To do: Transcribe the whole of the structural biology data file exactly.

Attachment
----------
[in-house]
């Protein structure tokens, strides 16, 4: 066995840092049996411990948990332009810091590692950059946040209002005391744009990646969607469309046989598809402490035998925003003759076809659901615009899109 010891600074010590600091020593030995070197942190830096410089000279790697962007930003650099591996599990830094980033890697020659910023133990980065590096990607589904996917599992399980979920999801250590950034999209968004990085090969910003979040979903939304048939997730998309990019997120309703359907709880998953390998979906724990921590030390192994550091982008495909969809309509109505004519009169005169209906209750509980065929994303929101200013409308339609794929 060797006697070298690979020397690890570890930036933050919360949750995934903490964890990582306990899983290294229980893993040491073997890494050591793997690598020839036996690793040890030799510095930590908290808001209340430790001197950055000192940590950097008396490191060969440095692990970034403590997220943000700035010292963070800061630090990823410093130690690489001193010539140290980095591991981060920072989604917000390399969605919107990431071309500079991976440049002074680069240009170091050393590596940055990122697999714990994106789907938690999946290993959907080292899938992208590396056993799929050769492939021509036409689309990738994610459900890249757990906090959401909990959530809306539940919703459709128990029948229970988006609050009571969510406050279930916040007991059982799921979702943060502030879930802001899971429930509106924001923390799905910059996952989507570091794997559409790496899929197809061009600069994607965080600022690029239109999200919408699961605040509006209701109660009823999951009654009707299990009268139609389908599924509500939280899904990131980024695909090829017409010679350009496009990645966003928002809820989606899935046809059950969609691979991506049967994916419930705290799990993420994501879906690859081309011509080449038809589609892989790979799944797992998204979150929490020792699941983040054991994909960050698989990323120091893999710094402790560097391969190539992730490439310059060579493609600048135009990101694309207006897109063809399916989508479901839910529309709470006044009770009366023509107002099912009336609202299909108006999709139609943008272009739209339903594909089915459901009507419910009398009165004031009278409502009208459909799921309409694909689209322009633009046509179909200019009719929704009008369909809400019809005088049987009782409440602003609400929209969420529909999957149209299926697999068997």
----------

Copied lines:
[in-house]
């Protein structure tokens, strides 16, 4: 066995840092049996411990948990332009810091590692950059946040209002005391744009990646969607469309046989598809402490035998925003003759076809659901615009899109 010891600074010590600091020593030995070197942190830096410089000279790697962007930003650099591996599990830094980033890697020659910023133990980065590096990607589904996917599992399980979920999801250590950034999209968004990085090969910003979040979903939304048939997730998309990019997120309703359907709880998953390998979906724990921590030390192994550091982008495909969809309509109505004519009169005169209906209750509980065929994303929101200013409308339609794929 060797006697070298690979020397690890570890930036933050919360949750995934903490964890990582306990899983290294229980893993040491073997890494050591793997690598020839036996690793040890030799510095930590908290808001209340430790001197950055000192940590950097008396490191060969440095692990970034403590997220943000700035010292963070800061630090990823410093130690690489001193010539140290980095591991981060920072989604917000390399969605919107990431071309500079991976440049002074680069240009170091050393590596940055990122697999714990994106789907938690999946290993959907080292899938992208590396056993799929050769492939021509036409689309990738994610459900890249757990906090959401909990959530809306539940919703459709128990029948229970988006609050009571969510406050279930916040007991059982799921979702943060502030879930802001899971429930509106924001923390799905910059996952989507570091794997559409790496899929197809061009600069994607965080600022690029239109999200919408699961605040509006209701109660009823999951009654009707299990009268139609389908599924509500939280899904990131980024695909090829017409010679350009496009990645966003928002809820989606899935046809059950969609691979991506049967994916419930705290799990993420994501879906690859081309011509080449038809589609892989790979799944797992998204979150929490020792699941983040054991994909960050698989990323120091893999710094402790560097391969190539992730490439310059060579493609600048135009990101694309207006897109063809399916989508479901839910529309709470006044009770009366023509107002099912009336609202299909108006999709139609943008272009739209339903594909089915459901009507419910009398009165004031009278409502009208459909799921309409694909689209322009633009046509179909200019009719929704009008369909809400019809005088049987009782409440602003609400929209969420529909999957149209299926697999068997």